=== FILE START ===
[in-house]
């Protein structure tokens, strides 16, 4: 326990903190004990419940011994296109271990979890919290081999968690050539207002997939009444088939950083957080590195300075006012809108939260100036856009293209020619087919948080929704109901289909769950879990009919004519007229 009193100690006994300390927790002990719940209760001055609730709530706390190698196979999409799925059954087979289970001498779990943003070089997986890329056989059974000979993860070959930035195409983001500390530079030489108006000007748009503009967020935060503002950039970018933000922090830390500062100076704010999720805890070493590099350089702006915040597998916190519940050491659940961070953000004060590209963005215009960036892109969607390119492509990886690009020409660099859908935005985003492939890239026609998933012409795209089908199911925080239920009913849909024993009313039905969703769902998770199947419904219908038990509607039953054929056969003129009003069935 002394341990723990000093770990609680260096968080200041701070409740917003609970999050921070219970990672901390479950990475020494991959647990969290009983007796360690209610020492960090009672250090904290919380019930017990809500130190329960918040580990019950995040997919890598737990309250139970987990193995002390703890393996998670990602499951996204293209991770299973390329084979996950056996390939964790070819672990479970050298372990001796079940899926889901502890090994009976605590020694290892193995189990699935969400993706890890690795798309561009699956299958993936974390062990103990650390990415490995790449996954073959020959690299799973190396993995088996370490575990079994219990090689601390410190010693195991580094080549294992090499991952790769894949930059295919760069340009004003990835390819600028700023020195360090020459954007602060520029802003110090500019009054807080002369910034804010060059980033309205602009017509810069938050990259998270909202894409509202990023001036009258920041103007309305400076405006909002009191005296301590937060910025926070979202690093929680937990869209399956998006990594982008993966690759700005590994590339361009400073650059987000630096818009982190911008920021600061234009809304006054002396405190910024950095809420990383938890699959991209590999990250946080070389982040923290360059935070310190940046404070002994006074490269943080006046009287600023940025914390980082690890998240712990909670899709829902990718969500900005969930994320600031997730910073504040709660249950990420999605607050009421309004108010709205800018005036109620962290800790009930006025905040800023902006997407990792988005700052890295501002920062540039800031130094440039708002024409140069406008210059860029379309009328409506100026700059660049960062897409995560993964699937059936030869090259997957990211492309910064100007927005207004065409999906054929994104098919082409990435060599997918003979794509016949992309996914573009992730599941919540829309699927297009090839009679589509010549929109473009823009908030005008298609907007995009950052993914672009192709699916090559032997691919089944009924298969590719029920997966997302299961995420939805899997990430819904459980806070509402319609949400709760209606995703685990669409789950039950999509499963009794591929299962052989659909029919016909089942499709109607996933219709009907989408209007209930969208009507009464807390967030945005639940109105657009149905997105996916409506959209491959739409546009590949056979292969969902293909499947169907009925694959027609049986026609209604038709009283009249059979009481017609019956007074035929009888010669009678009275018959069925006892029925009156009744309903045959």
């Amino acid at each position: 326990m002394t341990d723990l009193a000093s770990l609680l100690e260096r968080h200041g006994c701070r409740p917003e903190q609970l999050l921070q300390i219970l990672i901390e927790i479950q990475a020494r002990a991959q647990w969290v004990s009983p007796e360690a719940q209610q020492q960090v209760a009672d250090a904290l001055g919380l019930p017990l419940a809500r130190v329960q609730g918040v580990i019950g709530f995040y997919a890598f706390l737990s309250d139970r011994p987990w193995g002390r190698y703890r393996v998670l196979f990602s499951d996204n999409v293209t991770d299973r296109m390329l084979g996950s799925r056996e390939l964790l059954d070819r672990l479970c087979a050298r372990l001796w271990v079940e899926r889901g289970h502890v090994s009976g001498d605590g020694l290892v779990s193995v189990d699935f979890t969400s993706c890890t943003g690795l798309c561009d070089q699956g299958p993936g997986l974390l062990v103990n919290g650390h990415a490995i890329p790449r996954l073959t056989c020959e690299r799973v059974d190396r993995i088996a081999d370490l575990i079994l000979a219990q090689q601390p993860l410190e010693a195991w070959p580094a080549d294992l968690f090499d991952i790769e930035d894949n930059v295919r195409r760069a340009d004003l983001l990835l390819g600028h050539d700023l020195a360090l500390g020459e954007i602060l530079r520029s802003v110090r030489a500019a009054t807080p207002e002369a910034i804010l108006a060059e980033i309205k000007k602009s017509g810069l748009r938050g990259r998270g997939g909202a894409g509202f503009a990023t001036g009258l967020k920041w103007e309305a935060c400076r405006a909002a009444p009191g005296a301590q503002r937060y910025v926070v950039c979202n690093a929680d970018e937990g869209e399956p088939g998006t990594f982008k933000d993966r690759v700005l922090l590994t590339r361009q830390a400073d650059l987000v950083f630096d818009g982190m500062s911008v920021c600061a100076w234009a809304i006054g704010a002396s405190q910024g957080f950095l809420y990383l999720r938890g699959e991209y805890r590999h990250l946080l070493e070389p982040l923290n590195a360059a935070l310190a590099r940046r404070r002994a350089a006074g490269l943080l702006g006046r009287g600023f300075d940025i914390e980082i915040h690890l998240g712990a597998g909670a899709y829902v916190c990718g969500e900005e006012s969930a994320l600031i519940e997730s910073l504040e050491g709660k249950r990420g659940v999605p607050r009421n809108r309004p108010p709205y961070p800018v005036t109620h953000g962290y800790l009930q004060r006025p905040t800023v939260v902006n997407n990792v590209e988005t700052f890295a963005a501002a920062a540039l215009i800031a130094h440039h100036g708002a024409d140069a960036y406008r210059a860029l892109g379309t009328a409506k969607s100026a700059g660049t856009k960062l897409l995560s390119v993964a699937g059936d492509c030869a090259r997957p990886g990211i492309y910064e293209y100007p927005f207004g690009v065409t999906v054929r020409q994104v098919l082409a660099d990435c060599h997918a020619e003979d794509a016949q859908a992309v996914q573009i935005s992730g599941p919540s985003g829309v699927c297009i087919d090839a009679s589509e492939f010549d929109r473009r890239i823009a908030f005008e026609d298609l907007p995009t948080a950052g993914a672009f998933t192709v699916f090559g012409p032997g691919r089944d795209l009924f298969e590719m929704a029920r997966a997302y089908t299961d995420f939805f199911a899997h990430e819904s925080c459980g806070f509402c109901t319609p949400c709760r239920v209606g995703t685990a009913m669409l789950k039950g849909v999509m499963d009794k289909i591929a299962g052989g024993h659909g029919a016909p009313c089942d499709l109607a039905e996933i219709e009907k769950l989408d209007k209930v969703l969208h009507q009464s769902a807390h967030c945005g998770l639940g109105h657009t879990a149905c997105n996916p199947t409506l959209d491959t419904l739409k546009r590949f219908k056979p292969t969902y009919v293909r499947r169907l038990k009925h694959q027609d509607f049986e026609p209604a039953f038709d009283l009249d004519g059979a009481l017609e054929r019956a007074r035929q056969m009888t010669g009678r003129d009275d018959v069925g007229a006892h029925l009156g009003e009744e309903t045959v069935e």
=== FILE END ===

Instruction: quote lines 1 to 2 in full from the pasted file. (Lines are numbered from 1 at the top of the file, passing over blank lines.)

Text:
[in-house]
């Protein structure tokens, strides 16, 4: 326990903190004990419940011994296109271990979890919290081999968690050539207002997939009444088939950083957080590195300075006012809108939260100036856009293209020619087919948080929704109901289909769950879990009919004519007229 009193100690006994300390927790002990719940209760001055609730709530706390190698196979999409799925059954087979289970001498779990943003070089997986890329056989059974000979993860070959930035195409983001500390530079030489108006000007748009503009967020935060503002950039970018933000922090830390500062100076704010999720805890070493590099350089702006915040597998916190519940050491659940961070953000004060590209963005215009960036892109969607390119492509990886690009020409660099859908935005985003492939890239026609998933012409795209089908199911925080239920009913849909024993009313039905969703769902998770199947419904219908038990509607039953054929056969003129009003069935 002394341990723990000093770990609680260096968080200041701070409740917003609970999050921070219970990672901390479950990475020494991959647990969290009983007796360690209610020492960090009672250090904290919380019930017990809500130190329960918040580990019950995040997919890598737990309250139970987990193995002390703890393996998670990602499951996204293209991770299973390329084979996950056996390939964790070819672990479970050298372990001796079940899926889901502890090994009976605590020694290892193995189990699935969400993706890890690795798309561009699956299958993936974390062990103990650390990415490995790449996954073959020959690299799973190396993995088996370490575990079994219990090689601390410190010693195991580094080549294992090499991952790769894949930059295919760069340009004003990835390819600028700023020195360090020459954007602060520029802003110090500019009054807080002369910034804010060059980033309205602009017509810069938050990259998270909202894409509202990023001036009258920041103007309305400076405006909002009191005296301590937060910025926070979202690093929680937990869209399956998006990594982008993966690759700005590994590339361009400073650059987000630096818009982190911008920021600061234009809304006054002396405190910024950095809420990383938890699959991209590999990250946080070389982040923290360059935070310190940046404070002994006074490269943080006046009287600023940025914390980082690890998240712990909670899709829902990718969500900005969930994320600031997730910073504040709660249950990420999605607050009421309004108010709205800018005036109620962290800790009930006025905040800023902006997407990792988005700052890295501002920062540039800031130094440039708002024409140069406008210059860029379309009328409506100026700059660049960062897409995560993964699937059936030869090259997957990211492309910064100007927005207004065409999906054929994104098919082409990435060599997918003979794509016949992309996914573009992730599941919540829309699927297009090839009679589509010549929109473009823009908030005008298609907007995009950052993914672009192709699916090559032997691919089944009924298969590719029920997966997302299961995420939805899997990430819904459980806070509402319609949400709760209606995703685990669409789950039950999509499963009794591929299962052989659909029919016909089942499709109607996933219709009907989408209007209930969208009507009464807390967030945005639940109105657009149905997105996916409506959209491959739409546009590949056979292969969902293909499947169907009925694959027609049986026609209604038709009283009249059979009481017609019956007074035929009888010669009678009275018959069925006892029925009156009744309903045959």